On the heels of Gov. Mark Gordon’s announcement to reopen some businesses, Teton County has enacted directives to keep them closed until May 11.
Those businesses include gyms and fitness centers, nail and hair salons, barbershops, cosmetology, electrology and esthetic services, massage therapy, and tattoo and piercing shops.
“It’s not a time to let our guard down,” Dr. Travis Riddell, Teton District health officer, said in a press release. “We’re urging everyone in Teton County to err on the side of caution, especially those who may have more frequent interaction with others or are at higher risk.”
The county order does not affect childcare facilities and daycares, which can reopen or continue to operate under the state’s modified directives if certain cleaning and safety measures are followed.
Riddell based his decision on metrics outlined by the state. They include the number of lab-confirmed positive cases, the attack rate (or per capita infection rate), the test-positivity rate (or percentage of people tested whose results have come back positive), the number of patients admitted to St. John’s Health, and current testing numbers.
Jodie Pond, director of Teton County Health Department, said Jackson’s metrics are notably higher than other parts of Wyoming. She is particularly concerned with the county’s per capita infection rate.
Teton County, with 65 confirmed cases, has a per capita infection rate of 277 cases per 100,000 people. For comparison, Fremont County, with 102 cases—the highest in the state—has a per capita infection rate of 213 cases per 100,000. Meanwhile, Wyoming’s per capita infection rate is 69.
“Among more than 3,000 counties in the United States, Teton County ranks in the top 100 for per capita infection rate,” Pond said. “If you took our probable cases into account that rate would be even higher.”
The test-positivity rate is also steep in Teton County. That means “you’re not testing enough,” Pond said.
Teton County’s rate is 9.4 percent, more than double the statewide rate. When the county was still climbing the epidemic curve, it was at 14 percent. “You want a positivity rate that is low because that means you’re throwing a wide net and catching not just the sickest people in your community,” Pond said.
“Among more than 3,000 counties in the United States, Teton County ranks in the top 100 for per capita infection rate.”
Testing shortages, one of the key barriers to containing the new coronavirus, have impacted test-positivity rates all over the country. The national test-positivity rate is a staggering 20 percent. STAT News’ Sharon Begley put that number into perspective.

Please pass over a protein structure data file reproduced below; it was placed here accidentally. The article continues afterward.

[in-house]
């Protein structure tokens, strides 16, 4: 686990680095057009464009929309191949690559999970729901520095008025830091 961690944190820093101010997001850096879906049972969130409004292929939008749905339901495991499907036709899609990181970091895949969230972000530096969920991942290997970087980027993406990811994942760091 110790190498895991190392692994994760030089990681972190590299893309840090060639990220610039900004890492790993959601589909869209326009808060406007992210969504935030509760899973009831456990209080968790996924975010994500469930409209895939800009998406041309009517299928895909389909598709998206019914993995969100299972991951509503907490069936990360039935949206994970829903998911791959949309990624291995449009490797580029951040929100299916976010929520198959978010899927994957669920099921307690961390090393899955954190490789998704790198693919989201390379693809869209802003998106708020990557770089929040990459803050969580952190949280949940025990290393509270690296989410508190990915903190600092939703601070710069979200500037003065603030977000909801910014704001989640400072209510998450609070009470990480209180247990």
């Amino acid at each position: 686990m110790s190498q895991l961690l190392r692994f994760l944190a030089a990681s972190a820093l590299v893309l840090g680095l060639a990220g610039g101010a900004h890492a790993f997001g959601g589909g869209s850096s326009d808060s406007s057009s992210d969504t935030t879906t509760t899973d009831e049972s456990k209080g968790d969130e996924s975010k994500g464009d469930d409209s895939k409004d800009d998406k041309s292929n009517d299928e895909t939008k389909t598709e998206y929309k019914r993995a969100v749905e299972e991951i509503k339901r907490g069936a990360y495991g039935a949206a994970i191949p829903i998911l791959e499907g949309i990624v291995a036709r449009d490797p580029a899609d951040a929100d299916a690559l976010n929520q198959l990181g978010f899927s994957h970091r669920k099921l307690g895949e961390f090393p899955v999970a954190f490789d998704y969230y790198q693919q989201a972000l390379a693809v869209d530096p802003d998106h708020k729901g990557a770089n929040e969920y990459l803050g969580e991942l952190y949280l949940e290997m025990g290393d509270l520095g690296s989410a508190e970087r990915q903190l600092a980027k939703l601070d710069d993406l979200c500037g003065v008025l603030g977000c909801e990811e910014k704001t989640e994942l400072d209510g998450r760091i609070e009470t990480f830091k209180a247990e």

“Epidemiologists estimate that for infectious diseases such as influenza and tuberculosis, if more than 3 percent of people test positive, then the net is not being cast wide enough,” Begley wrote. But according to the World Health Organization, Teton County could be close. The WHO says a rate “below 10 percent reflects adequate testing.”
Now that testing capacity is changing, Pond is hopeful Teton County’s rate will diminish. In the past, Teton County could only test people who met specific criteria as outlined by the Wyoming Department of Health, such as high-risk populations and those who were exposed to someone with COVID-19. But the testing landscape here has shifted dramatically. Now Teton County Health Department is encouraging people with only “mild symptoms” to pick up a voucher for a free COVID-19 test.
Notably, Teton County could be “headed down the other side” of the epidemic curve, Pond said. That’s why officials are allowing the county’s stay-at-home measure to expire May 1. In its place, people must follow a state order limiting gatherings to less than 10 until May 15. “That is a positive we see—that we can ease that restriction,” she said.
Still, Pond struck a cautious tone.
The recent plateau in COVID-19 cases—the county has reported just six new positives in the last two weeks—doesn’t mean people should let their guards down or stop wearing masks, Pond said. Until there is a vaccine, “if you can’t maintain six feet of distance, whether that’s in your workplace or the grocery store, people should wear masks.” Pond said that measure will be central to “keeping our infection rates down.”
A slowdown in cases had some folks hoping the town could be inching closer toward a phased reopening. Gordon’s announcement Tuesday amplified that optimism. Now, some affected business owners are having a tough time processing the news that their businesses are still on hold.
Esthetician Krista Hahlbohm Poluga opened her business Glow in 2019, pouring her savings and many hours of manual labor into remodeling her new Wilson location. She had long worked in salons and spas and Glow marked a milestone—it was her first experience calling the shots and being her own boss.
Since COVID hit and she stopped working, Poluga has been struggling to stay above water. She struck out with an SBA loan and is still awaiting a stimulus check. In the meantime, she said she is trying to apply for unemployment.
When Poluga learned Gordon was lifting restrictions that would allow her business to reopen, she picked up her phone and began calling back anxious clients and booking appointments for May 1. “I am in a tight financial situation and it will take time to recover,” she said Tuesday after the governor’s announcement. “With no income for six weeks, I have no choice but to reopen.”
The prospect of reopening was a lifeline amid turbulent waters. Now she’s calling clients back, canceling those appointments and hoping she can hold on a little longer.